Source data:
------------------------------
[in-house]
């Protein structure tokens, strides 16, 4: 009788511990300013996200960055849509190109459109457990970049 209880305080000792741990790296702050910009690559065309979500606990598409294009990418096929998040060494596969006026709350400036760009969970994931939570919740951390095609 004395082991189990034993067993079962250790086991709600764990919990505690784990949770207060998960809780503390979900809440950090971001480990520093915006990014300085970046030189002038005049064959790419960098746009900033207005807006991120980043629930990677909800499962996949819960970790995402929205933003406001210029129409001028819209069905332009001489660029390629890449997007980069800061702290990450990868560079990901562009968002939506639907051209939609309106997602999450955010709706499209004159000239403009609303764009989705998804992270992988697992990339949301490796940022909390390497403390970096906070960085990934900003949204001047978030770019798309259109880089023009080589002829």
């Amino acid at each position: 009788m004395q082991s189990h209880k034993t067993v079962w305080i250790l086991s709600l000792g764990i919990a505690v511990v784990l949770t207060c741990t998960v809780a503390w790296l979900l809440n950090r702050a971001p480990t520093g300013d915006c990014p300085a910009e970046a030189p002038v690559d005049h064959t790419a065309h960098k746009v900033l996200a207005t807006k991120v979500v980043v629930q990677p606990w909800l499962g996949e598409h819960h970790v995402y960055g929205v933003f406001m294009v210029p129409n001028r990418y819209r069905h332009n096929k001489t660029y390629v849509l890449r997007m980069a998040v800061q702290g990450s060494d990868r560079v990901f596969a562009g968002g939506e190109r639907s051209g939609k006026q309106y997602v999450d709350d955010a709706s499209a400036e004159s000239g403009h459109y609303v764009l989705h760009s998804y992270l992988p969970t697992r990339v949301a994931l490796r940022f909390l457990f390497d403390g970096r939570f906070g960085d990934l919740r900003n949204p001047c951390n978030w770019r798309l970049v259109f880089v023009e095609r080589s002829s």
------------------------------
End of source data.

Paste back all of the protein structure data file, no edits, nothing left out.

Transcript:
[in-house]
């Protein structure tokens, strides 16, 4: 009788511990300013996200960055849509190109459109457990970049 209880305080000792741990790296702050910009690559065309979500606990598409294009990418096929998040060494596969006026709350400036760009969970994931939570919740951390095609 004395082991189990034993067993079962250790086991709600764990919990505690784990949770207060998960809780503390979900809440950090971001480990520093915006990014300085970046030189002038005049064959790419960098746009900033207005807006991120980043629930990677909800499962996949819960970790995402929205933003406001210029129409001028819209069905332009001489660029390629890449997007980069800061702290990450990868560079990901562009968002939506639907051209939609309106997602999450955010709706499209004159000239403009609303764009989705998804992270992988697992990339949301490796940022909390390497403390970096906070960085990934900003949204001047978030770019798309259109880089023009080589002829």
């Amino acid at each position: 009788m004395q082991s189990h209880k034993t067993v079962w305080i250790l086991s709600l000792g764990i919990a505690v511990v784990l949770t207060c741990t998960v809780a503390w790296l979900l809440n950090r702050a971001p480990t520093g300013d915006c990014p300085a910009e970046a030189p002038v690559d005049h064959t790419a065309h960098k746009v900033l996200a207005t807006k991120v979500v980043v629930q990677p606990w909800l499962g996949e598409h819960h970790v995402y960055g929205v933003f406001m294009v210029p129409n001028r990418y819209r069905h332009n096929k001489t660029y390629v849509l890449r997007m980069a998040v800061q702290g990450s060494d990868r560079v990901f596969a562009g968002g939506e190109r639907s051209g939609k006026q309106y997602v999450d709350d955010a709706s499209a400036e004159s000239g403009h459109y609303v764009l989705h760009s998804y992270l992988p969970t697992r990339v949301a994931l490796r940022f909390l457990f390497d403390g970096r939570f906070g960085d990934l919740r900003n949204p001047c951390n978030w770019r798309l970049v259109f880089v023009e095609r080589s002829s």